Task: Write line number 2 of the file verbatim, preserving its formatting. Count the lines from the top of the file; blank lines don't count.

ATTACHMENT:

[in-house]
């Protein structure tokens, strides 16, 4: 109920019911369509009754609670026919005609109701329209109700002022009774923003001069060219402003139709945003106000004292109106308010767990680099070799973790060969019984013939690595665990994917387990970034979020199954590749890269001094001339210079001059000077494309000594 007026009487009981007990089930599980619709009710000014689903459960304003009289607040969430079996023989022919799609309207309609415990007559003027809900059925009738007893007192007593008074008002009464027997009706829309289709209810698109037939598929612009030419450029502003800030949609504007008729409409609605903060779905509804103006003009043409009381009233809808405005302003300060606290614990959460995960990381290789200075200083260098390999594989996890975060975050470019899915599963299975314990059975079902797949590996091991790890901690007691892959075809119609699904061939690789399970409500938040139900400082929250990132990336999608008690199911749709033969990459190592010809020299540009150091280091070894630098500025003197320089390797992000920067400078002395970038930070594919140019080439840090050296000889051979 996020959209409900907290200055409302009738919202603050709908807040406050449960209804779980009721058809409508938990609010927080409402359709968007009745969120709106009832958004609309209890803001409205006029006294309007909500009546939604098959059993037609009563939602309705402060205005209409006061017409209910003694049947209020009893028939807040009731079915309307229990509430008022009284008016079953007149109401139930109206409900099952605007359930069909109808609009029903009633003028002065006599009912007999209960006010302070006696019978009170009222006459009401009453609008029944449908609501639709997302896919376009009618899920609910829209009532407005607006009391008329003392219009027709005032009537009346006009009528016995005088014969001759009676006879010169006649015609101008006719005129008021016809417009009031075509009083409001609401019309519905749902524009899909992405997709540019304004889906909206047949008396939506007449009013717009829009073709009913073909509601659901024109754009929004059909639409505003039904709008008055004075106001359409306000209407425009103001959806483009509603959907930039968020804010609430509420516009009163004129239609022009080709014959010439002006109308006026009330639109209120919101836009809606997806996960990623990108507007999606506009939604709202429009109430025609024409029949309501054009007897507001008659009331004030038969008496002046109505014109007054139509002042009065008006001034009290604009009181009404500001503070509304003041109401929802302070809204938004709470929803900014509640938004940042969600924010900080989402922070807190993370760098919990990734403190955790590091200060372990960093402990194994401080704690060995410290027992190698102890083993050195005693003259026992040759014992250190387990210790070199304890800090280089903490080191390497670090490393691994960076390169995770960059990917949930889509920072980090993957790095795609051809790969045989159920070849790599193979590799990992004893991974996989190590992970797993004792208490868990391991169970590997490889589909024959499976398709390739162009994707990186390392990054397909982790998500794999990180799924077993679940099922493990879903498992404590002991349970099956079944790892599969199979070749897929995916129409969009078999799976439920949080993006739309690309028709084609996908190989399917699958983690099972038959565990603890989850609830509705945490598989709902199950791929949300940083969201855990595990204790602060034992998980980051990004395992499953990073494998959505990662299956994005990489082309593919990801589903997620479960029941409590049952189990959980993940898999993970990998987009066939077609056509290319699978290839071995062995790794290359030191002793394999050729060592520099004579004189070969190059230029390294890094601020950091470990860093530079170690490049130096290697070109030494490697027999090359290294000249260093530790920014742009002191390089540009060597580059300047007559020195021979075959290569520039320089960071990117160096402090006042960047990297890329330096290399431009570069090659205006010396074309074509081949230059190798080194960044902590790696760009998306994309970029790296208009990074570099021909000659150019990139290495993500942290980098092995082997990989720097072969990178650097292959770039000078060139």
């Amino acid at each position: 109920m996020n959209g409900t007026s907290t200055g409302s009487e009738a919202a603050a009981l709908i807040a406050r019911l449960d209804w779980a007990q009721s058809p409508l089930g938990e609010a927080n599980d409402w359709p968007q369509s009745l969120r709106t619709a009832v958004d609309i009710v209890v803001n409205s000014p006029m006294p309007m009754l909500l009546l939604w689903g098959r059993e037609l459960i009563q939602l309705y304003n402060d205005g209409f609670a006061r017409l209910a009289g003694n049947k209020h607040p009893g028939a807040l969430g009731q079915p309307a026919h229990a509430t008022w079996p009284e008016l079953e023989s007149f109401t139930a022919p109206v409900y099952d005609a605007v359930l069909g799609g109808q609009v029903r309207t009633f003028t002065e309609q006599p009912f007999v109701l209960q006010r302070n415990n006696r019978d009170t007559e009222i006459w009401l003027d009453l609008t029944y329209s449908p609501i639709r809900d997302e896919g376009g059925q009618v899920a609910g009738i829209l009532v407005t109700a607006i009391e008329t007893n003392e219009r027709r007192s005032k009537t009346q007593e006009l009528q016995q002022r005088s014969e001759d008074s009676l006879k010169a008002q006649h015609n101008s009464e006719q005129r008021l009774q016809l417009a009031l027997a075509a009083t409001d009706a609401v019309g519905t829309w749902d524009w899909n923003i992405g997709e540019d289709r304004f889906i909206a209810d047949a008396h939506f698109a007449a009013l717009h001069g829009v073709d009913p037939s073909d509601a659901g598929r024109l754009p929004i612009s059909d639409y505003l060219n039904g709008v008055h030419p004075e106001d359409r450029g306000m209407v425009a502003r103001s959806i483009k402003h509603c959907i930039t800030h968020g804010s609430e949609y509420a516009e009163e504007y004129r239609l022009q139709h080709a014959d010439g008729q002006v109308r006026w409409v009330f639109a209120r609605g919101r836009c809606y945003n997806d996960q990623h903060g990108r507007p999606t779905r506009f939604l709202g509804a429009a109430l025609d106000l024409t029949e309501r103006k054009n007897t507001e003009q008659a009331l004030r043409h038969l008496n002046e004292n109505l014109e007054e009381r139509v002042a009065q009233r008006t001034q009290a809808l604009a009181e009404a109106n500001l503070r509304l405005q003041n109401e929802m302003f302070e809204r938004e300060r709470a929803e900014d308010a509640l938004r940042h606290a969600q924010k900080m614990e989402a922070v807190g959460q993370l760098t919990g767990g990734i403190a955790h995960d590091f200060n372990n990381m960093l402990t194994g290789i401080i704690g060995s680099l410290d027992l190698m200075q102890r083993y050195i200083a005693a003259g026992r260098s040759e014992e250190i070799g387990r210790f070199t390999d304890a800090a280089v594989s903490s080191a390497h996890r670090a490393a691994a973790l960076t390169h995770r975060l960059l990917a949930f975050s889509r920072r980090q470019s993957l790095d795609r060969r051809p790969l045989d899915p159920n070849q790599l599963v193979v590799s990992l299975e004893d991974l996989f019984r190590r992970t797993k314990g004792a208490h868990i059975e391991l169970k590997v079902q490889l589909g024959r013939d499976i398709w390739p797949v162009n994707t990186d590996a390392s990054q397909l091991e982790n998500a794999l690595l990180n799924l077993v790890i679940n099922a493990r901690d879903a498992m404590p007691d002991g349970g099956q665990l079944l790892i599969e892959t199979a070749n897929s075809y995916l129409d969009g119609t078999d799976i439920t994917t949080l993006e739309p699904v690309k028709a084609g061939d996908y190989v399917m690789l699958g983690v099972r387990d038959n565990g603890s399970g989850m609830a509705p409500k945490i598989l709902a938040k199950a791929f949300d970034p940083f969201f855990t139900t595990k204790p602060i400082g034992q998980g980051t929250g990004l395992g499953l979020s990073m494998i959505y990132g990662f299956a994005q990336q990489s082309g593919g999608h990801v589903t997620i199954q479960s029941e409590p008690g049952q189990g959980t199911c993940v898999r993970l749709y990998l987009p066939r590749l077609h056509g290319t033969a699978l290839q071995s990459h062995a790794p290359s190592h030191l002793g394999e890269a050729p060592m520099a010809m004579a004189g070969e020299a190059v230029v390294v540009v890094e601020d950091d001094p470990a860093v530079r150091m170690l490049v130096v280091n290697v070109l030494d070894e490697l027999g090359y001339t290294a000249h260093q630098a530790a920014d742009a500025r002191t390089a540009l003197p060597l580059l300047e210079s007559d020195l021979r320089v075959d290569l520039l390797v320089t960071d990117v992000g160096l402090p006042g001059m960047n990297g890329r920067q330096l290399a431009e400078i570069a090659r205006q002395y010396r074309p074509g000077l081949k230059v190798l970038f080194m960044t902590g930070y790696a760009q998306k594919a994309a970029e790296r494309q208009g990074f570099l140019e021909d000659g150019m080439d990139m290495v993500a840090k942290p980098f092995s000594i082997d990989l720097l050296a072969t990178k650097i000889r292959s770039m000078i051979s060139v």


């Protein structure tokens, strides 16, 4: 109920019911369509009754609670026919005609109701329209109700002022009774923003001069060219402003139709945003106000004292109106308010767990680099070799973790060969019984013939690595665990994917387990970034979020199954590749890269001094001339210079001059000077494309000594 007026009487009981007990089930599980619709009710000014689903459960304003009289607040969430079996023989022919799609309207309609415990007559003027809900059925009738007893007192007593008074008002009464027997009706829309289709209810698109037939598929612009030419450029502003800030949609504007008729409409609605903060779905509804103006003009043409009381009233809808405005302003300060606290614990959460995960990381290789200075200083260098390999594989996890975060975050470019899915599963299975314990059975079902797949590996091991790890901690007691892959075809119609699904061939690789399970409500938040139900400082929250990132990336999608008690199911749709033969990459190592010809020299540009150091280091070894630098500025003197320089390797992000920067400078002395970038930070594919140019080439840090050296000889051979 996020959209409900907290200055409302009738919202603050709908807040406050449960209804779980009721058809409508938990609010927080409402359709968007009745969120709106009832958004609309209890803001409205006029006294309007909500009546939604098959059993037609009563939602309705402060205005209409006061017409209910003694049947209020009893028939807040009731079915309307229990509430008022009284008016079953007149109401139930109206409900099952605007359930069909109808609009029903009633003028002065006599009912007999209960006010302070006696019978009170009222006459009401009453609008029944449908609501639709997302896919376009009618899920609910829209009532407005607006009391008329003392219009027709005032009537009346006009009528016995005088014969001759009676006879010169006649015609101008006719005129008021016809417009009031075509009083409001609401019309519905749902524009899909992405997709540019304004889906909206047949008396939506007449009013717009829009073709009913073909509601659901024109754009929004059909639409505003039904709008008055004075106001359409306000209407425009103001959806483009509603959907930039968020804010609430509420516009009163004129239609022009080709014959010439002006109308006026009330639109209120919101836009809606997806996960990623990108507007999606506009939604709202429009109430025609024409029949309501054009007897507001008659009331004030038969008496002046109505014109007054139509002042009065008006001034009290604009009181009404500001503070509304003041109401929802302070809204938004709470929803900014509640938004940042969600924010900080989402922070807190993370760098919990990734403190955790590091200060372990960093402990194994401080704690060995410290027992190698102890083993050195005693003259026992040759014992250190387990210790070199304890800090280089903490080191390497670090490393691994960076390169995770960059990917949930889509920072980090993957790095795609051809790969045989159920070849790599193979590799990992004893991974996989190590992970797993004792208490868990391991169970590997490889589909024959499976398709390739162009994707990186390392990054397909982790998500794999990180799924077993679940099922493990879903498992404590002991349970099956079944790892599969199979070749897929995916129409969009078999799976439920949080993006739309690309028709084609996908190989399917699958983690099972038959565990603890989850609830509705945490598989709902199950791929949300940083969201855990595990204790602060034992998980980051990004395992499953990073494998959505990662299956994005990489082309593919990801589903997620479960029941409590049952189990959980993940898999993970990998987009066939077609056509290319699978290839071995062995790794290359030191002793394999050729060592520099004579004189070969190059230029390294890094601020950091470990860093530079170690490049130096290697070109030494490697027999090359290294000249260093530790920014742009002191390089540009060597580059300047007559020195021979075959290569520039320089960071990117160096402090006042960047990297890329330096290399431009570069090659205006010396074309074509081949230059190798080194960044902590790696760009998306994309970029790296208009990074570099021909000659150019990139290495993500942290980098092995082997990989720097072969990178650097292959770039000078060139």